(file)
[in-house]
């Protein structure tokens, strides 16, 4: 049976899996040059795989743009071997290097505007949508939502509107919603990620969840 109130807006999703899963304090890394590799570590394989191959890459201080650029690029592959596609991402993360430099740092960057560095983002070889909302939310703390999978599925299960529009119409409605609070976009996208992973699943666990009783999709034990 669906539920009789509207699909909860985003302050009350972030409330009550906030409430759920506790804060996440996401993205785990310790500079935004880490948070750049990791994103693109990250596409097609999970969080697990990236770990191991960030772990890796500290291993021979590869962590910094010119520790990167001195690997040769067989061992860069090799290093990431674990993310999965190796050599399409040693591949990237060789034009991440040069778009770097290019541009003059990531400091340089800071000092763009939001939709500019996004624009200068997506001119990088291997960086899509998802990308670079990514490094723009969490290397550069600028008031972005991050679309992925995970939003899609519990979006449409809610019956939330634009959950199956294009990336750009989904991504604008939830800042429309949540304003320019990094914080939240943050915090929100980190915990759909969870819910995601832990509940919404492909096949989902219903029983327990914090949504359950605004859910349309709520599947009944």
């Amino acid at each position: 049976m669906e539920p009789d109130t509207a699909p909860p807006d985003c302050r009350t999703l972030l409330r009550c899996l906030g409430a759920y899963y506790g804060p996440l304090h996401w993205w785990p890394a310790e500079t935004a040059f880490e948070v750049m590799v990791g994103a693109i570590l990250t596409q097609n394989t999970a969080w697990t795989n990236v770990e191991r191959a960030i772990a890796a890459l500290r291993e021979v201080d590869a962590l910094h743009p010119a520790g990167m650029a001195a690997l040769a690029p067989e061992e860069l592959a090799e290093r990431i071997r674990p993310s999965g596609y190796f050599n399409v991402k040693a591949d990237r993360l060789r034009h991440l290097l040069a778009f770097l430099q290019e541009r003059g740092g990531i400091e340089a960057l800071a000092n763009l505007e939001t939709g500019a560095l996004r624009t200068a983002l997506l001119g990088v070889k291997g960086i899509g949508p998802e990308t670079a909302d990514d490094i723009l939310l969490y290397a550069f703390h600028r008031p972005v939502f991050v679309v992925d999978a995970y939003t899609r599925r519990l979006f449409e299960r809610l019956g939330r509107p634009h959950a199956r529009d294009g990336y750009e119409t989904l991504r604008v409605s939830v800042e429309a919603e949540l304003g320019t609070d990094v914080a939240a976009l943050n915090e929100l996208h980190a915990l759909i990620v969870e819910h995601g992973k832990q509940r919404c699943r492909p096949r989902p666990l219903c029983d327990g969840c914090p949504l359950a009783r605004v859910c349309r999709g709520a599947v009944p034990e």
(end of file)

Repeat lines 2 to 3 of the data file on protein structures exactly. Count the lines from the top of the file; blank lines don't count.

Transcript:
């Protein structure tokens, strides 16, 4: 049976899996040059795989743009071997290097505007949508939502509107919603990620969840 109130807006999703899963304090890394590799570590394989191959890459201080650029690029592959596609991402993360430099740092960057560095983002070889909302939310703390999978599925299960529009119409409605609070976009996208992973699943666990009783999709034990 669906539920009789509207699909909860985003302050009350972030409330009550906030409430759920506790804060996440996401993205785990310790500079935004880490948070750049990791994103693109990250596409097609999970969080697990990236770990191991960030772990890796500290291993021979590869962590910094010119520790990167001195690997040769067989061992860069090799290093990431674990993310999965190796050599399409040693591949990237060789034009991440040069778009770097290019541009003059990531400091340089800071000092763009939001939709500019996004624009200068997506001119990088291997960086899509998802990308670079990514490094723009969490290397550069600028008031972005991050679309992925995970939003899609519990979006449409809610019956939330634009959950199956294009990336750009989904991504604008939830800042429309949540304003320019990094914080939240943050915090929100980190915990759909969870819910995601832990509940919404492909096949989902219903029983327990914090949504359950605004859910349309709520599947009944």
């Amino acid at each position: 049976m669906e539920p009789d109130t509207a699909p909860p807006d985003c302050r009350t999703l972030l409330r009550c899996l906030g409430a759920y899963y506790g804060p996440l304090h996401w993205w785990p890394a310790e500079t935004a040059f880490e948070v750049m590799v990791g994103a693109i570590l990250t596409q097609n394989t999970a969080w697990t795989n990236v770990e191991r191959a960030i772990a890796a890459l500290r291993e021979v201080d590869a962590l910094h743009p010119a520790g990167m650029a001195a690997l040769a690029p067989e061992e860069l592959a090799e290093r990431i071997r674990p993310s999965g596609y190796f050599n399409v991402k040693a591949d990237r993360l060789r034009h991440l290097l040069a778009f770097l430099q290019e541009r003059g740092g990531i400091e340089a960057l800071a000092n763009l505007e939001t939709g500019a560095l996004r624009t200068a983002l997506l001119g990088v070889k291997g960086i899509g949508p998802e990308t670079a909302d990514d490094i723009l939310l969490y290397a550069f703390h600028r008031p972005v939502f991050v679309v992925d999978a995970y939003t899609r599925r519990l979006f449409e299960r809610l019956g939330r509107p634009h959950a199956r529009d294009g990336y750009e119409t989904l991504r604008v409605s939830v800042e429309a919603e949540l304003g320019t609070d990094v914080a939240a976009l943050n915090e929100l996208h980190a915990l759909i990620v969870e819910h995601g992973k832990q509940r919404c699943r492909p096949r989902p666990l219903c029983d327990g969840c914090p949504l359950a009783r605004v859910c349309r999709g709520a599947v009944p034990e």